This month, a company in Eastern Europe was the target of the biggest distributed denial-of-service (DDoS) attack ever to impact Europe. The target, a client of Akamai, a cybersecurity and cloud service provider, has endured dozens of DDoS attacks during the last 30 days.
Since the beginning of the year, DDoS attacks have increased in frequency as attackers attempt to block access to the victim’s digital services by saturating them with traffic and requests that overwhelm resources and make them inaccessible. According to a recently-released report by Akamai, the record-breaking attack occurred on July 21. It reached its high of 853.7 Gbps (gigabits per second) and 659.6 Mpps in under 14 hours (million packets per second).
The business withheld information about its client but claimed to have been able to minimize the attack, which targeted several IP addresses and was the subject of 75 DDoS attacks in the previous 30 days. The most prevalent vector, which was also the one seen in both record spikes, was a UDP (user datagram protocol) flood.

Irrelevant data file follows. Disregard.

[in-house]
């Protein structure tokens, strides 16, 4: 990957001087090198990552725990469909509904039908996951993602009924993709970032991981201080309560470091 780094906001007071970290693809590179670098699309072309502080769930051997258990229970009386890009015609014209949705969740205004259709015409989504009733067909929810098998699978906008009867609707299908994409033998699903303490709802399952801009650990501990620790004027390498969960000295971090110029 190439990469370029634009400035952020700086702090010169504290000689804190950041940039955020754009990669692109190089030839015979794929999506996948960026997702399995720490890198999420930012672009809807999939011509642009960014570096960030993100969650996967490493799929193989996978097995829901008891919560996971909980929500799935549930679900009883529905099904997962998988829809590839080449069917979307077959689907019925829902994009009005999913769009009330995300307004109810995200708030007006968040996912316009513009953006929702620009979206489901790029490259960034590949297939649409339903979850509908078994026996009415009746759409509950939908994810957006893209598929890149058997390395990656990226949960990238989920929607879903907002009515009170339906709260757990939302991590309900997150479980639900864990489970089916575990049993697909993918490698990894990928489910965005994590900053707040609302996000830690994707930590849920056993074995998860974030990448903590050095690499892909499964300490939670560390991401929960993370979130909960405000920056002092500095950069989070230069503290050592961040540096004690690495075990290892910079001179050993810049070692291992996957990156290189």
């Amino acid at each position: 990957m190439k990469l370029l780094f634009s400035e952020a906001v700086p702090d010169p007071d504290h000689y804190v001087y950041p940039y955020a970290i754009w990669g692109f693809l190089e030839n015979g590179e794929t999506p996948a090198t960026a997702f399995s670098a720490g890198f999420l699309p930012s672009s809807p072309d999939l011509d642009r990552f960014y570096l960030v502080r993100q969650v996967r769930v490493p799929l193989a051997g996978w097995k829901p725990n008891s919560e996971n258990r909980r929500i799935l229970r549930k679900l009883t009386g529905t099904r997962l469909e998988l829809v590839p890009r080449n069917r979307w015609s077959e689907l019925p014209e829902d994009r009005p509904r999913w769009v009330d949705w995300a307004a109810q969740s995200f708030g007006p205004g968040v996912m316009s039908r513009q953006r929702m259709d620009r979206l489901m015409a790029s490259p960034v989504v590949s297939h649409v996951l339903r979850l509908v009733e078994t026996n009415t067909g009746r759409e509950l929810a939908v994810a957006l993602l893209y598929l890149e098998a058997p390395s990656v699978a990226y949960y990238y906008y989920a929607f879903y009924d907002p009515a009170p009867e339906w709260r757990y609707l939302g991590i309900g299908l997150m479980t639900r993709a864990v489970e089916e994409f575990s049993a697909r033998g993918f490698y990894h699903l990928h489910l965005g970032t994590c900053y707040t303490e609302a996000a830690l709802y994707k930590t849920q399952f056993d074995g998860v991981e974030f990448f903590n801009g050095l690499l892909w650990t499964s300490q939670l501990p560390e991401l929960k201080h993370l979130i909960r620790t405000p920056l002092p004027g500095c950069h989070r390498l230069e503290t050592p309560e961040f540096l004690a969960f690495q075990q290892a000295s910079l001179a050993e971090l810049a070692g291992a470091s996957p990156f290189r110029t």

Other techniques, such as UDP fragmentation, ICMP flooding, RESET flooding, SYN requests flooding, TCP anomalies, TCP fragments, PSH ACK flooding, FIN pushing flooding, and PUSH flooding, were also employed. According to Akamai, a “highly sophisticated global botnet” of compromised devices was the source of the DDoS attacks. The press recently focused on powerful botnets that can launch record-breaking DDoS attacks.
In September, the Mēris botnet slammed Russian internet juggernaut Yandex with 21.8 million RPS (requests per second). The Mantis botnet launched the most potent DDoS attack to date in June, peaking at 26 million RPS, which was neutralized by cloud services provider Cloudflare. It is still unknown why Akamai’s client was attacked. DDoS attacks in Eastern Europe have developed a political undertone due to the widespread deployment of these attacks for hacktivism.